The death of a child will undoubtedly teach you that life doesn’t go as planned. I remember, in the hours after Emily’s death, thinking, this is not supposed to happen to me! This is not supposed to be our story! As the saying goes, “life is what happens to you when you’re busy making other plans.” Emily’s death from fentanyl poisoning made me realize all I can control is my response to anything that happens in life.
As I write this blog, I’m sitting in Wall, South Dakota, with 50-mile-per-hour winds whipping at the door of a small house where I unexpectedly find myself staying. We had plans to go skiing in the Black Hills as a family over the holiday, but life had other ideas. While I’m not where I thought I would be, death taught me that fighting against “what is” is futile. Instead, I’m actually grateful for where I am–stranded in a small town–about a two-hour drive from my final destination.
I worked on the details of this Christmas vacation for some time because I find being home over the holiday horribly depressing since Emily’s death. Upon the advice of my meteorologist friends, due to an impending winter storm, I convinced my family we needed to leave a day early. It was smooth sailing the first few hours as we traveled, but then we literally hit a winter wall and found ourselves stranded, along with hundreds of other people in the western part of the state. We pulled off the interstate into the town of Wall, known for the famous Wall Drug, just as the barricades came down on Interstate 90.
Confusion descended upon our family. Would we be able to get back on the road to our final destination? What do we do next? The first moments of a crisis, big or small, always start with confusion. With the blizzard only expected to worsen, we figured we’d better get a hotel room. Out of all the hotels in Wall, a popular summer tourist stop, only a few are open in the winter. “Look on Airbnb,” my husband suggested as he learned the final hotel option was full. There was one small house on Airbnb in Wall, and I immediately booked it. We drove a few blocks to a small home. I was pleasantly surprised as I opened the door; it was tiny but newly renovated and clean.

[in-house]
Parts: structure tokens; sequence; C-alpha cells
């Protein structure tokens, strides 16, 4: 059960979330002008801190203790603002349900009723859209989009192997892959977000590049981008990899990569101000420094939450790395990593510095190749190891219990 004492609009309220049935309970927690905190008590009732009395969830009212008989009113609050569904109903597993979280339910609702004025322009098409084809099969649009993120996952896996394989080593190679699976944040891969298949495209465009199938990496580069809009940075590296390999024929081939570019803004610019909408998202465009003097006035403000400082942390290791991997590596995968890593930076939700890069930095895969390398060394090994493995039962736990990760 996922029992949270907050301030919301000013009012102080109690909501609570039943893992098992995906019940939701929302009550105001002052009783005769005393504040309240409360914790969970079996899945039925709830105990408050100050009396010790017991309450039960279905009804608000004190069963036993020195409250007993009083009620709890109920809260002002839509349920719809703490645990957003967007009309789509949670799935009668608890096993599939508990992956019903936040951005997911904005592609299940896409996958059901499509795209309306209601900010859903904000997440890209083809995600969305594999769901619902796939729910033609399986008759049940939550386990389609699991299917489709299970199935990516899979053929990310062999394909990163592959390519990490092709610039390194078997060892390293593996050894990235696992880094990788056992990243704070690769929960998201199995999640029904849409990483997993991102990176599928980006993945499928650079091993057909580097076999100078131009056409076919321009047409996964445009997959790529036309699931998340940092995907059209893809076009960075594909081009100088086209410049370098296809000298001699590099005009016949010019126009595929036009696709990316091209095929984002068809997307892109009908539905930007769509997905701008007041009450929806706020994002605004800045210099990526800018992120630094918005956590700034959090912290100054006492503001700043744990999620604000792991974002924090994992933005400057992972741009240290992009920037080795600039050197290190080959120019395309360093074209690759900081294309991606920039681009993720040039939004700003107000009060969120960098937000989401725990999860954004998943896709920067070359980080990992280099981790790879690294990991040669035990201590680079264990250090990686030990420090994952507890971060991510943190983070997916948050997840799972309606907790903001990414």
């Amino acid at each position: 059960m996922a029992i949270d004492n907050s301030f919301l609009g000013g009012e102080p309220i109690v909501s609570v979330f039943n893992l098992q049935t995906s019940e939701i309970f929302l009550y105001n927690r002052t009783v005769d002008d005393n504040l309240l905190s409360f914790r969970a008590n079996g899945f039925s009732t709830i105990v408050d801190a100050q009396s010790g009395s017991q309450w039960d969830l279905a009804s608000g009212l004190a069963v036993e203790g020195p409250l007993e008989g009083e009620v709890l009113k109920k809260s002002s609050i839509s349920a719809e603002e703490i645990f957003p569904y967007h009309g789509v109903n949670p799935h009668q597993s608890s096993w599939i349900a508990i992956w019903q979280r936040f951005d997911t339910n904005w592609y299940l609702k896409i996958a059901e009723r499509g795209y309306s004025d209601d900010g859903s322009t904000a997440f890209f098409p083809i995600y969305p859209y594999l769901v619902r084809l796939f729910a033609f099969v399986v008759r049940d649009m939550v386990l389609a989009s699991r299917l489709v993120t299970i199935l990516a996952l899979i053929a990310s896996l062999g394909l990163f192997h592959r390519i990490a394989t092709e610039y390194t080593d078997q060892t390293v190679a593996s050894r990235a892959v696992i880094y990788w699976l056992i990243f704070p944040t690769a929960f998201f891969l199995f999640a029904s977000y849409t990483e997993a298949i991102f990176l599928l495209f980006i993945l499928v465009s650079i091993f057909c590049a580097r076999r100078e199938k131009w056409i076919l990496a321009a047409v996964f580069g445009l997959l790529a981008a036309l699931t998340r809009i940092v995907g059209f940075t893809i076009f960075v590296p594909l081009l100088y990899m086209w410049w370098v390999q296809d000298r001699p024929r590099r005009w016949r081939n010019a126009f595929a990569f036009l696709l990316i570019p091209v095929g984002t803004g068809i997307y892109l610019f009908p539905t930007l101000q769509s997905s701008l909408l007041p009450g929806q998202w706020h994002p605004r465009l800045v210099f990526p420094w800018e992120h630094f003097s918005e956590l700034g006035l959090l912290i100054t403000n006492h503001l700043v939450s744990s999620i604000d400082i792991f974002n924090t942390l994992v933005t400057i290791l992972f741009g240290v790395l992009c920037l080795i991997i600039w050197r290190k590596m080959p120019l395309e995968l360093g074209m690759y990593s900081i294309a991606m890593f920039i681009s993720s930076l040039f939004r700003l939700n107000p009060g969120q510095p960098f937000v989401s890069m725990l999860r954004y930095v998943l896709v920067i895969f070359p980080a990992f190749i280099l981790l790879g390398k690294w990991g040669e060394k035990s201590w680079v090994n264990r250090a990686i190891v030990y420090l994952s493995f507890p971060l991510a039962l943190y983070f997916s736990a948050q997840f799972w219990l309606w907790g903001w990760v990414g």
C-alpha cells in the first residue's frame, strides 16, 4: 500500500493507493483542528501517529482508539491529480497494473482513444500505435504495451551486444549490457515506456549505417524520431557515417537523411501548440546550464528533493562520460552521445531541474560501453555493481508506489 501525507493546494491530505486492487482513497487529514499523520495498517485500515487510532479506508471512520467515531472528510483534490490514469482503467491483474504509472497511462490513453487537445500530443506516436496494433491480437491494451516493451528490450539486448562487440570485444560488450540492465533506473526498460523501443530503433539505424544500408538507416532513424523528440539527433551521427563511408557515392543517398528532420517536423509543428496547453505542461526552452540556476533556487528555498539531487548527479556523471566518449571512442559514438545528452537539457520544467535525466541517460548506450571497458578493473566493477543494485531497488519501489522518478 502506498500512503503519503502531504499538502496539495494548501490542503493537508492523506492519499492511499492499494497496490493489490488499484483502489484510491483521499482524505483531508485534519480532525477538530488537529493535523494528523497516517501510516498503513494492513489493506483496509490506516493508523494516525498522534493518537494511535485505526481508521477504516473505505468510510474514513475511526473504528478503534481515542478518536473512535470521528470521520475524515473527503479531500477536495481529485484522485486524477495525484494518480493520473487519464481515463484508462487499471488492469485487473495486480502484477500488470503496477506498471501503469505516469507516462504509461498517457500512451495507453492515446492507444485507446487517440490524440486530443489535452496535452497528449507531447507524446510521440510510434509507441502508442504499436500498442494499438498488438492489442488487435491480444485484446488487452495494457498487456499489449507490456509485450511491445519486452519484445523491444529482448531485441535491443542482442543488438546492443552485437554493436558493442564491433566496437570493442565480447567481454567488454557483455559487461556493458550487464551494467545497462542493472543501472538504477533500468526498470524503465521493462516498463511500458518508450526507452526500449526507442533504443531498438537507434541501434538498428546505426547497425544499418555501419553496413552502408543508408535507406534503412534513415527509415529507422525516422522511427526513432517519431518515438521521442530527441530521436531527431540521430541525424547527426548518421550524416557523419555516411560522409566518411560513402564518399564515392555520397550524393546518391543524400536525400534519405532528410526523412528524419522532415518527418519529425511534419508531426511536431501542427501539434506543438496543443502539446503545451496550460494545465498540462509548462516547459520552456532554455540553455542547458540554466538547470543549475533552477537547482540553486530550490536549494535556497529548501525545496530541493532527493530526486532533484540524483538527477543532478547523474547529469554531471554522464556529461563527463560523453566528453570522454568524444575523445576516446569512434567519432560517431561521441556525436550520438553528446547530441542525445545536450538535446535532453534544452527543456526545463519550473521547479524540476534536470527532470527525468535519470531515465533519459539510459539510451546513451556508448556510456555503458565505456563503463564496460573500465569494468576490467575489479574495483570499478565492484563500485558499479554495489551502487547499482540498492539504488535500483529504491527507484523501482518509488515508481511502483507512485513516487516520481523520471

My gratitude grew as I learned that 100 cars were stranded in a 60-mile stretch of Interstate. Some travelers chose to tough it out through the night in their car, as temperatures dropped to minus 20, and windchills made it feel like minus 50. The small Wall community center filled up with stranded people, as well as churches and schools in other nearby towns. This little Airbnb felt like a miracle. As I write this, my husband and one of my sons sit at the kitchen table playing cribbage. My other son and daughter are sitting on the bed, watching a show together on a laptop, laughing and talking. It doesn’t matter at all that beautiful hills and trees in a larger cabin don’t surround us. All that matters is we are together, and we are safe.
The night before, we ate greasy burgers and played a game of pool in the bar next door to where we are staying. I know my adult children will probably remember this trip more than any others we’ve taken. In a way, it feels as if Emily is here with us. I can feel her presence, and we talked about her and laughed. There are miracles, even in the most challenging situations, and I find hope in the love of my family and a warm shelter from the storm.
Faith, Hope & Courage,
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